Early pregnancy is a major obstacle to young girls gaining an education across Africa. Alex blogs on the issue, and some of the initiatives that could help keep girls in education.
Teenage pregnancy has remained a major health and social concern because it’s highly associated with high maternal and child morbidity and mortality. In Kenya, teenage pregnancy is not only a reproductive health issue, but is also a all rounded issue as it directly affects the current and future socio-economic well-being of women.
Childbearing during the teenage years affects female educational attainment, as young girls who become mothers in their teen period become more likely to curtail their education.
Kilifi and Homa Bay Counties in the former Coast and Nyanza Provinces of Kenya respectively experience high unintended teenage pregnancy rates. Despite there being a policy that allows young mothers to return to school, both areas have a high female school dropout rate. Past research in the regions have highlighted three main obstacles:
- School staff lacking clarity on the re-entry policy
- Teenage mothers, their parents, and communities being unaware of the rights of teen mothers to return to school
- Relevant ministries of Education neglecting monitoring of the school re-entry of teen mothers.
In Homa Bay County, 33.3 % of 15- to 19-year-old girls are pregnant or have given birth, well above the national average of 18 percent, according to the 2014 Kenya Demographic Health Survey. Kilifi County has rate of 21.8%
According to research conducted by Plan International Kenya (2012) child marriage stands at 47.4%, cultural practices such as village dances and funerals are largely to blame for the rising teenage pregnancies. This is because such festivities attract a large number of unsupervised children who are likely to engage in risky behaviors. Culture seems to tolerate the vice.
Population Council (2015) carried out a household and school survey in Homa Bay to measure key variables, which include awareness of school re-entry policies and policy content, supportive structures and practices around school re-entry, and actual school re-entry by out-of-school teenage mothers. From the 728 teenage girls aged 13–19 who were interviewed, pregnancy was the main reason why most teenage mothers left school.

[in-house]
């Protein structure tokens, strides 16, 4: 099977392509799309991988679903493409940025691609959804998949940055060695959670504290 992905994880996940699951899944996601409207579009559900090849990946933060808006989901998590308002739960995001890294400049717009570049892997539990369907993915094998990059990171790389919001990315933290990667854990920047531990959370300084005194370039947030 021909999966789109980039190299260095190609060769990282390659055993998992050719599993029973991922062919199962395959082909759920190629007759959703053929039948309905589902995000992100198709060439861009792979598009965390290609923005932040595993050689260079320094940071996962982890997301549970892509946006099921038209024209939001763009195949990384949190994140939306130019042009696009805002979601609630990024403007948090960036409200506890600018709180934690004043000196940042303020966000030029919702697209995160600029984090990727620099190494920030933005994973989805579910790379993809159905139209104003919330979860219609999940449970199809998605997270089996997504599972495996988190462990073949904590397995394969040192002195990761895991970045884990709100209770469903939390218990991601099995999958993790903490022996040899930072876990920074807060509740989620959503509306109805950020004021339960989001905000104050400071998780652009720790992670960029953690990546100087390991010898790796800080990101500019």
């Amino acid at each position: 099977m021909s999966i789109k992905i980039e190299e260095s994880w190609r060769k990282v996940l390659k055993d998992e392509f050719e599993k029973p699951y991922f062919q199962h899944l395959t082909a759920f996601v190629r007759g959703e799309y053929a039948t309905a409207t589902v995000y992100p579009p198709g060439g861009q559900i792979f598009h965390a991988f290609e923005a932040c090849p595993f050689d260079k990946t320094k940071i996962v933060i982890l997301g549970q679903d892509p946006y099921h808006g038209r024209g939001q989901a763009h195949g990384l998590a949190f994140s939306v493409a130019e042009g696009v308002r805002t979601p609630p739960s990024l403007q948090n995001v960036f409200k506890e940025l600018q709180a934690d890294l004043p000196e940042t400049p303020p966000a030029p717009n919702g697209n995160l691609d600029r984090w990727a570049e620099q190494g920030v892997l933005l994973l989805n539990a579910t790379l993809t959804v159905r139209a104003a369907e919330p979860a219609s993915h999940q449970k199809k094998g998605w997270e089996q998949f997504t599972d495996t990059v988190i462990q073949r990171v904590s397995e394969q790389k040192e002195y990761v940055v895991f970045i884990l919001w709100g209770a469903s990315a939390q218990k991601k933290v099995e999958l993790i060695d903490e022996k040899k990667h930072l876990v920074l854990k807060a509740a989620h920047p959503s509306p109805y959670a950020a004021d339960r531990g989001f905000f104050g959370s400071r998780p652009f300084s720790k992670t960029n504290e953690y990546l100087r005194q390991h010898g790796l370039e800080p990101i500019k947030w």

School re-entry by parenting girls is viewed as more acceptable than school continuation by pregnant learners. Key informants (out-of-school teenage mothers, their household heads, students, and school principals) had more positive views of school re-entry for teenage mothers than of school continuation by pregnant learners. Financial constraints and child care have been highlighted as some of the key barriers that prohibit school re-entry for teenage mothers.
There are lots of myths and misconceptions about family planning. Some of them include "you can give birth to an animal”, "your child will be born looking weird’’ , “ Condoms go all the way up into the stomach and don't come out."
Kenya introduced ‘return to school' policy for teenage mums in 1994. A girl that gets pregnant is supposed to be allowed to remain in school for as long as she thinks she can. After delivery, she is supposed to be allowed to go back or be given support to gain admission into another secondary school if she feels there are issues of stigma and discrimination. The policy also says that pregnant schoolgirls and their parents should receive counseling. Despite the policy being there, a lot of school staff are not well versed in it
1. Policy dialogue and advocacy
The International Centre for Reproductive Health (ICRH) Kenya carried out a rapid assessment on the teenage pregnancy research study late 2015 by documenting the views of key influencers in Kilifi County. The results will be disseminated and shared to the County government after which the media will be engaged in advocacy and communication - we can all play our part in advocating decision makers to tackle this issue head on.
2. Awareness of policies:
There's clearly an issue around the level to which people know about policies which facilitate school continuation or re-entry for young pregnant girls. This needs to be enhanced - we can do so with more effective training of teachers, and awareness raising with affected communities.
3. Interventional media campaigns
Another notable intervention to enhance the access of teen mothers to education is media engagement by running radio programs. These radio program draws on real-life stories of teenage motherhood by interviewing girls who have experienced it.
The program not only has to focus on the teens but also individuals in their support system such as parents/guardians, school staff , mandated County Departments and other technical experts in reinforcing messages to support school re-entry for girls who have been pregnant
I believe that by tacking an approach which incorporates elements of these 3 solutions, we can make real headway towards ensuring that no more girls face exclusion from education due to pregnancy or childbirth.